China takes diplomats from 12 countries, including India, on trip to Uyghur-dominated Xinjiang
China recently took diplomats from a dozen countries, including India, with large Muslim populations to Xinjiang province where members of the Uyghur community have been interned in camps.
Separately, a small group of foreign journalists were also taken to the far western region as part of Beijing’s plan to showcase Xinjiang’s “social and economic progress” amid increasing international criticism of a systematic crackdown against the Muslim minority community.
This was the first time that Beijing took diplomats and journalists to the province after acknowledging the existence of the camps late last year following months of silence against large-scale human rights violations against the Uyghurs.
“The regional government invited diplomatic envoys as well as representatives of diplomatic envoys from Russia, Kazakhstan, Kyrgyzstan, Uzbekistan, Tajikistan, India, Pakistan, Indonesia, Malaysia, Afghanistan, Thailand, and Kuwait,” the official news agency Xinhua said in a report on the visit.
“The diplomatic envoys visited local markets, farmers, educational institutes, mosques, factories, as well as vocational education and training centres,” the report said. “Throughout the trip, they interacted with local vendors, students, and workers in Xinjiang and learned about the region’s progress in maintaining social stability, improving people’s livelihood and developing the local economy,” it added.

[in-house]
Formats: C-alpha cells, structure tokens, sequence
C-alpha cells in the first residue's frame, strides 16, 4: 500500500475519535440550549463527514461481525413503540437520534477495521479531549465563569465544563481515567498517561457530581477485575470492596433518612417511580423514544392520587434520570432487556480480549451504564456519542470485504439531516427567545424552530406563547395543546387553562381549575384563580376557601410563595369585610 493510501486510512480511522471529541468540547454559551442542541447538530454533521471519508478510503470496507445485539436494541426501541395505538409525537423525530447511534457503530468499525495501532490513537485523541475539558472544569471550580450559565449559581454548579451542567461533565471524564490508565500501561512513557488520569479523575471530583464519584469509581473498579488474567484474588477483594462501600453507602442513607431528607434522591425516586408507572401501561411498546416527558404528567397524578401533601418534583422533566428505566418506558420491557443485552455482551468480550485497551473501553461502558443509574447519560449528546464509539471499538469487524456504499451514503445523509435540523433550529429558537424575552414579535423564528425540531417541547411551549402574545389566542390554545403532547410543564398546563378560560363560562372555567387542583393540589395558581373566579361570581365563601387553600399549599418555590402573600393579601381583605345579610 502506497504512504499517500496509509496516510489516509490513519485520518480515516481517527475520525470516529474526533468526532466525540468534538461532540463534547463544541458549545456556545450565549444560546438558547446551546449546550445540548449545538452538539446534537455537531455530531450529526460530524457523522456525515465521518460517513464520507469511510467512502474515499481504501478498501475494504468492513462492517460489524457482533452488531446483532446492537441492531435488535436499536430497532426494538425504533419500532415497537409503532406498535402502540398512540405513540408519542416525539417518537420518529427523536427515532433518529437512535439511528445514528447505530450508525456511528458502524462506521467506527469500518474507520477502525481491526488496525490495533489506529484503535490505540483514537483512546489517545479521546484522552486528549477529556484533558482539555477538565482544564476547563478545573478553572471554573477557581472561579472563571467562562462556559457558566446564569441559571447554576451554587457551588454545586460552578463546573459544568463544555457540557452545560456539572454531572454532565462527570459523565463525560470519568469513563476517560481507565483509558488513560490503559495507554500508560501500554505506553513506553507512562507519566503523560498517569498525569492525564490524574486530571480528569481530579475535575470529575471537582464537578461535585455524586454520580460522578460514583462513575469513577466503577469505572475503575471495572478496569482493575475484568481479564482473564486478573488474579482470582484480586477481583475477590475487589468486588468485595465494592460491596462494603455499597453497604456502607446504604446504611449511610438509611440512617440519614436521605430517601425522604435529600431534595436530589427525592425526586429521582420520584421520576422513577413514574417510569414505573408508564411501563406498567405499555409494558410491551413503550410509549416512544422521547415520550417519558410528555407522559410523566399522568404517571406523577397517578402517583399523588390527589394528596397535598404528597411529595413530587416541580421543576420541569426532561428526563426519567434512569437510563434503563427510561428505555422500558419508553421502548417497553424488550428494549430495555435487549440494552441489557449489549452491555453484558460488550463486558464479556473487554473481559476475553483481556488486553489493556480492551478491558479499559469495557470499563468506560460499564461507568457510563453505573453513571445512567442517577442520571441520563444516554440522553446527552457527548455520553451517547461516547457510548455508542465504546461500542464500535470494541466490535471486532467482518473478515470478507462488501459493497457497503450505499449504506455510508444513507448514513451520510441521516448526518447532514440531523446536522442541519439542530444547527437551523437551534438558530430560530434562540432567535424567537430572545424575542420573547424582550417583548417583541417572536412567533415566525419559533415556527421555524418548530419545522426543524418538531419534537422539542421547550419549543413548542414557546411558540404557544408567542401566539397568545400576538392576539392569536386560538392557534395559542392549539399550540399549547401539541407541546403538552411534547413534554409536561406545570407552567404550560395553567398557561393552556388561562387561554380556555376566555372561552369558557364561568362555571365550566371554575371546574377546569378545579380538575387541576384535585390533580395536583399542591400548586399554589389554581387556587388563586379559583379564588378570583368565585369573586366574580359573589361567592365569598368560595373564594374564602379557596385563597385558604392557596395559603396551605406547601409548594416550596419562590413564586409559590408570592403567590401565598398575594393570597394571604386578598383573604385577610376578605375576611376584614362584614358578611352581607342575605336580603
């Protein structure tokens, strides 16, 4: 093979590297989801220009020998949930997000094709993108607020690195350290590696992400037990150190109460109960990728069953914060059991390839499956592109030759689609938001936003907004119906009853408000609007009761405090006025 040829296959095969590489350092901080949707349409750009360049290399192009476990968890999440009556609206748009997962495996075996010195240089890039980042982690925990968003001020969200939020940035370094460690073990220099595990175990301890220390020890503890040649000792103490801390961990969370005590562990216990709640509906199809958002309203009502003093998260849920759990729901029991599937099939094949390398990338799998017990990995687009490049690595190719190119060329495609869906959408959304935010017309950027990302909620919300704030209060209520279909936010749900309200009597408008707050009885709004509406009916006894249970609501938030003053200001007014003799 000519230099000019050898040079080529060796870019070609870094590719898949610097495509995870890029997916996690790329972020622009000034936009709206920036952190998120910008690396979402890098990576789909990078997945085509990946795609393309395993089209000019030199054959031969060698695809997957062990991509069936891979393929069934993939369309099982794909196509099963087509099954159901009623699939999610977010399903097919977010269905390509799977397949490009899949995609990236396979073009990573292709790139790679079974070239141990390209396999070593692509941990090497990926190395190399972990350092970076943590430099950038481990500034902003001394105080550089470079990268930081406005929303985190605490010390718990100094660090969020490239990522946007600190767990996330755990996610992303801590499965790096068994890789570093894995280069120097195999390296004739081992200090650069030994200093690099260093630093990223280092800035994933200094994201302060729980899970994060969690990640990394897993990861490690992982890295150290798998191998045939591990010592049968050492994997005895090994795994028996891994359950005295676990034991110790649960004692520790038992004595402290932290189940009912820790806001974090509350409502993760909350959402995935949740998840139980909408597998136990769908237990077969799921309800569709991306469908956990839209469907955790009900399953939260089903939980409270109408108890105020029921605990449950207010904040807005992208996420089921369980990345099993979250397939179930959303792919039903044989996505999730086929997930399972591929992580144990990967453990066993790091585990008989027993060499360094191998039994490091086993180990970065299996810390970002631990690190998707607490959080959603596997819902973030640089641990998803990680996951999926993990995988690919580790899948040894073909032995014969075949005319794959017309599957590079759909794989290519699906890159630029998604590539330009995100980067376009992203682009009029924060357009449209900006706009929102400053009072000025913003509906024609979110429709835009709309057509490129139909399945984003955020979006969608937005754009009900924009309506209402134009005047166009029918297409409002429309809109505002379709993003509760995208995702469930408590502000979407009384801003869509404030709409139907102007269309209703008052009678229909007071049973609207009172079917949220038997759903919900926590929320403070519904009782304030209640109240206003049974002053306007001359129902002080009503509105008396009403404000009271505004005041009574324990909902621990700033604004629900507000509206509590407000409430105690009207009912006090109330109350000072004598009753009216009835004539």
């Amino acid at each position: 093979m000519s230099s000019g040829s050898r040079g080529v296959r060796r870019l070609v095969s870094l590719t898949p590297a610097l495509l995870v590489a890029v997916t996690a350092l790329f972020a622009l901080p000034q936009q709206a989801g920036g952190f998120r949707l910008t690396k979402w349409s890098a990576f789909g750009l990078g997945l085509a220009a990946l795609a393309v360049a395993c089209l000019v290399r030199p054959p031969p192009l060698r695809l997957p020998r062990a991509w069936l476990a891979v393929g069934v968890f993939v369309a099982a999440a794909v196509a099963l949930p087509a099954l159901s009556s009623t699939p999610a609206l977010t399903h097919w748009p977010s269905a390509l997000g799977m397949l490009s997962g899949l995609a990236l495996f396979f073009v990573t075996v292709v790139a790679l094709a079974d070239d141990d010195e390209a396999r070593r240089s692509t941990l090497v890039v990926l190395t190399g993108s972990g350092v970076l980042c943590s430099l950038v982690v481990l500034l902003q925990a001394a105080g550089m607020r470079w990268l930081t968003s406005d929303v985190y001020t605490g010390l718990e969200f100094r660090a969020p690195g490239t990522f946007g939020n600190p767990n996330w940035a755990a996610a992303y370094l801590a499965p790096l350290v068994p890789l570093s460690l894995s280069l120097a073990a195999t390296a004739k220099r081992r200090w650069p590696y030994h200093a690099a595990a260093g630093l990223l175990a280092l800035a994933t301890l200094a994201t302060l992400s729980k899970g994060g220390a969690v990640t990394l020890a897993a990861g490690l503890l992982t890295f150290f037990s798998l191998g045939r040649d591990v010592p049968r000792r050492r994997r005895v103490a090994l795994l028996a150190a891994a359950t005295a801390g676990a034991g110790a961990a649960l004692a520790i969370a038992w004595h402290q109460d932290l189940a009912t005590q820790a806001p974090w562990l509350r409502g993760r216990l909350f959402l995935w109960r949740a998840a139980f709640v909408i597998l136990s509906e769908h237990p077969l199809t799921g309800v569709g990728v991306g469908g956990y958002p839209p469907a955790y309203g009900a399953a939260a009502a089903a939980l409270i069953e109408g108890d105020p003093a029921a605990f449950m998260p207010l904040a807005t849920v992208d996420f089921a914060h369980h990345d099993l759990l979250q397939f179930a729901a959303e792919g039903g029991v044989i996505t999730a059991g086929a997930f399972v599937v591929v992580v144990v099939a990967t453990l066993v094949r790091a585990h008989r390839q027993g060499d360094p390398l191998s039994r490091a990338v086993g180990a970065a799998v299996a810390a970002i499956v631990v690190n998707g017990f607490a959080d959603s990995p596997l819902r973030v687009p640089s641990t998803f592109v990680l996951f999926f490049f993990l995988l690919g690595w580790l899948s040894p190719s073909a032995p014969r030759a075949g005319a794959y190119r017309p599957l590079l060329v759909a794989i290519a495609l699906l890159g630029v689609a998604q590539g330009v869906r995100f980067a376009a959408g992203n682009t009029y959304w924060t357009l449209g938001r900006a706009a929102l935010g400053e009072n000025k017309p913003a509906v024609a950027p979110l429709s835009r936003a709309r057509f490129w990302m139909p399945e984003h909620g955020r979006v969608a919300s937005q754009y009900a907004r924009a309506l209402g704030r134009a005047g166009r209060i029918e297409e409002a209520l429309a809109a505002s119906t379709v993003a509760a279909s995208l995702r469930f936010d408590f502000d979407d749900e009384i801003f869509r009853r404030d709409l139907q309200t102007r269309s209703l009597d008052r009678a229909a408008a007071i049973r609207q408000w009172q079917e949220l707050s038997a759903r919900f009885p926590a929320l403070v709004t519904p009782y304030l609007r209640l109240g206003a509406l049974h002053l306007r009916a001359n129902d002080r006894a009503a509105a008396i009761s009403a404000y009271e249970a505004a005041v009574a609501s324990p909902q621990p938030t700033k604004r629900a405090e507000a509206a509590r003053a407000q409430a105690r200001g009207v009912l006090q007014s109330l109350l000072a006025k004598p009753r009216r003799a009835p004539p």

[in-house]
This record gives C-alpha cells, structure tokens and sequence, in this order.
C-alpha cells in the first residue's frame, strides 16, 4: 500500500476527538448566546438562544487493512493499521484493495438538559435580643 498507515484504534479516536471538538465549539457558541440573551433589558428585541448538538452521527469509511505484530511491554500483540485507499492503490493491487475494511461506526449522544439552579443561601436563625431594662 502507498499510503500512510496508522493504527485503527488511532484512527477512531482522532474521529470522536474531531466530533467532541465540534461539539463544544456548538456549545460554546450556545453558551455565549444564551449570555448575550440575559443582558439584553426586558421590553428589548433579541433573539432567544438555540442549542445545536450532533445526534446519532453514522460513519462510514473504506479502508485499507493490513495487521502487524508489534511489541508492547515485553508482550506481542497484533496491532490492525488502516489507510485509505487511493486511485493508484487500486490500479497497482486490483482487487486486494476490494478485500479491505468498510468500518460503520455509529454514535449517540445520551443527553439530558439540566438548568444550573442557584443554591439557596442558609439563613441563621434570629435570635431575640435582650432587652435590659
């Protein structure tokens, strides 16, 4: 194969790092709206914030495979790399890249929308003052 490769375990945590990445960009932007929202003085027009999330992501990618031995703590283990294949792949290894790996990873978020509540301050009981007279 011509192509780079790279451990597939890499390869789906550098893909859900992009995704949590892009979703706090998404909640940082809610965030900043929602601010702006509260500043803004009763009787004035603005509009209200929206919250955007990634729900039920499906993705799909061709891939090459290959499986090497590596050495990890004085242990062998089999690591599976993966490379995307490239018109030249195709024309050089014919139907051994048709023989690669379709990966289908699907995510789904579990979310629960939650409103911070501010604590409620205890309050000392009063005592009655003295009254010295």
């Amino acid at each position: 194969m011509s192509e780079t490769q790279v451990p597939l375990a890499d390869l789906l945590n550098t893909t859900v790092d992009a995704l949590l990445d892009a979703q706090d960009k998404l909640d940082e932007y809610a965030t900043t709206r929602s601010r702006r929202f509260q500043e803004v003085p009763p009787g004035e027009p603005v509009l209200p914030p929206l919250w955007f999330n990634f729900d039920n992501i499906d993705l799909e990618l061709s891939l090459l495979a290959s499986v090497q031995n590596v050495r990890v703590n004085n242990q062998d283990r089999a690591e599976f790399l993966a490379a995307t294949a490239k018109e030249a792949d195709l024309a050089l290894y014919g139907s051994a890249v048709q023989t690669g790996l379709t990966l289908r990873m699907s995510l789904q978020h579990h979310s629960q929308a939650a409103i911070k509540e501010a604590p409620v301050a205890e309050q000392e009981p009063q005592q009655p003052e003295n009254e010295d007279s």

The diplomats were chaperoned to what the Chinese government calls vocational training institutes but rights groups and the UN have called re-education camps. At least a million Uyghurs are in those camps.
“At a vocational education and training center in Kashgar, students study ethnic instruments, calligraphy, painting, law, and many other skills. The envoys asked in detail about the students’ life in the center and played ping pong and basketball with them,” the Xinhua report said.
At the Moyu County Vocational Skills Education and Training Center, “students are studying the national language, national musical instruments, calligraphy and painting, legal knowledge and various employment skills in the classroom,” Xinhua said. “The envoys asked the students about their study and life in detail, and watched the performances of the students.”
The report said the envoys also visited Id Kah Mosque in Kashgar, the largest mosque in Xinjiang, and were briefed on the mosque and its facility improvements.
Last August, a United Nations meeting on human rights was told that China had turned its northwestern province of Xinjiang into a “no-rights zone” and a “massive internment camp” for the Uyghur community.
“Xinjiang is an open place,” Chinese foreign ministry spokesman Lu Kang said in a briefing in Beijing earlier this week. But he cautioned those who would visit to “abide by the purposes and principles of the UN Charter and refrain from interfering in others’ internal affairs or undermining others’ sovereignty.”